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Flat rate time to remove and replace head gasket

Discussion in 'Neon' started by AllanC, Feb 3, 2016.

  1. AllanC

    AllanC Well-Known Member

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    I am trying to determine what would be the flat rate manual or book labor time to remove and replace a head gasket on a 2003 Neon with 2.0 liter 4 cylinder engine and automatic transmission.

    One internet source indicated 6.5 hours to replace gasket and 9.5 hours to replace head. Would the extra 3 hours be necessary to swap intake and exhaust manifolds between heads and the movement of various sensors? Is this 6.5 - 9.5 hours interval representative of fair labor time today?
     
  2. ImperialCrown

    Level III Supporter

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    The added hours may also be for valve grinding (usually unnecessary). Extra time may be given for rust on a 13 year old car. You may want to replace the timing belt, idler and water pump if that hasn't been done.
    With air tools, I was able to do a head gasket in about 4 hours (I was very used to them from the '95-'98 Neons and JA's :D).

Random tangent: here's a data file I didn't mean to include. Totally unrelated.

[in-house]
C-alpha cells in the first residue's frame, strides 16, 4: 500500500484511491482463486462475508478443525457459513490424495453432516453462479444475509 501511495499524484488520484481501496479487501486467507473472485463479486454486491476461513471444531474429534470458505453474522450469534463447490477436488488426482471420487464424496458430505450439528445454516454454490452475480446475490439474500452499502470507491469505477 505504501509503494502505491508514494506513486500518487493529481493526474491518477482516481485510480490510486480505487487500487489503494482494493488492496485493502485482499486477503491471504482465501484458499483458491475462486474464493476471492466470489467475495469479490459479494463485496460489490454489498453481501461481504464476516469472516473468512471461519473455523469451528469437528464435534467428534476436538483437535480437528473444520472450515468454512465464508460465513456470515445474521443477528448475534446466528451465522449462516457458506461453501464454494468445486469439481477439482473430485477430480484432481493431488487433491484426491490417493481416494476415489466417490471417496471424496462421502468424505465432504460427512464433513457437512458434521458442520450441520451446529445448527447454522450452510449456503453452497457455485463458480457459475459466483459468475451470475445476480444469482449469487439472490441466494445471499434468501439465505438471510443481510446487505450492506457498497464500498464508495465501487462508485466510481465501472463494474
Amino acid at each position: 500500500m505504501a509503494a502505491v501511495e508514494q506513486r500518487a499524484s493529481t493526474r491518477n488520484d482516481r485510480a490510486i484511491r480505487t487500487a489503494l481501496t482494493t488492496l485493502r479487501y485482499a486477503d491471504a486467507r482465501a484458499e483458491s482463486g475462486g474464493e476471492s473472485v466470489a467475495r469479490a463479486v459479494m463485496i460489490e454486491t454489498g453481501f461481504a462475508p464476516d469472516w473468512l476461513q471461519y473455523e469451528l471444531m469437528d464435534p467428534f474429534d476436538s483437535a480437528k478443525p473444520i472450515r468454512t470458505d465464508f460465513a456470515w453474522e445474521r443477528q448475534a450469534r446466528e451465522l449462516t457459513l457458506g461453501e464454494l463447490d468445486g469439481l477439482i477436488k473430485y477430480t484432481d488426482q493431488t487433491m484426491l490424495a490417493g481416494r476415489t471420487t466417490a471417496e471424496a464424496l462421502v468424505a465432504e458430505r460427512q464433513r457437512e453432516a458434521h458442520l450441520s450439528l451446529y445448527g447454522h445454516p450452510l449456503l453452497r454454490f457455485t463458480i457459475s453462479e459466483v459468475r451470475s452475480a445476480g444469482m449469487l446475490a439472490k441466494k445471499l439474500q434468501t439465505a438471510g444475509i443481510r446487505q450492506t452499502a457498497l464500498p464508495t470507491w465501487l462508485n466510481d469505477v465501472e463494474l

Flat rates are hard to find on the internet. (Almost like they have to be kept secret from the public). The Chiltons time guides can be found at the larger public libraries. They aren't the only authority on flat rate times, but probably the most commonly used out of warranty.
     
    GLHS60 likes this.
  3. AC TC

    AC TC Well-Known Member

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    When the head do come off its a really good investment to have the valves lapped and do a timing belt, tensioner and waterpump change.
     
  4. AllanC

    AllanC Well-Known Member

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    Is valve lapping a procedure where the valve to seat mating surfaces are polished with a very fine abrasive compound to make sure there are no leaks? Is this the same meaning as valve grinding?
     
  5. ImperialCrown

    Level III Supporter

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    Lapping is with the valves in the head with the abrasive compound paste. Grinding was done with the valves removed and placed in a 45° chuck for refacing with a stone. Common practice was that the seat was ground at 46°, so that when the valves got hot, they would seal against the seat better. A print of the contact area could be done as a final check with 'Prussian blue'.
    Really grinding and lapping valves shouldn't be necessary these days unless you notice a valve leakage issue.
    Valves nowadays are almost trouble-free compared to valves in the old days. :D
     

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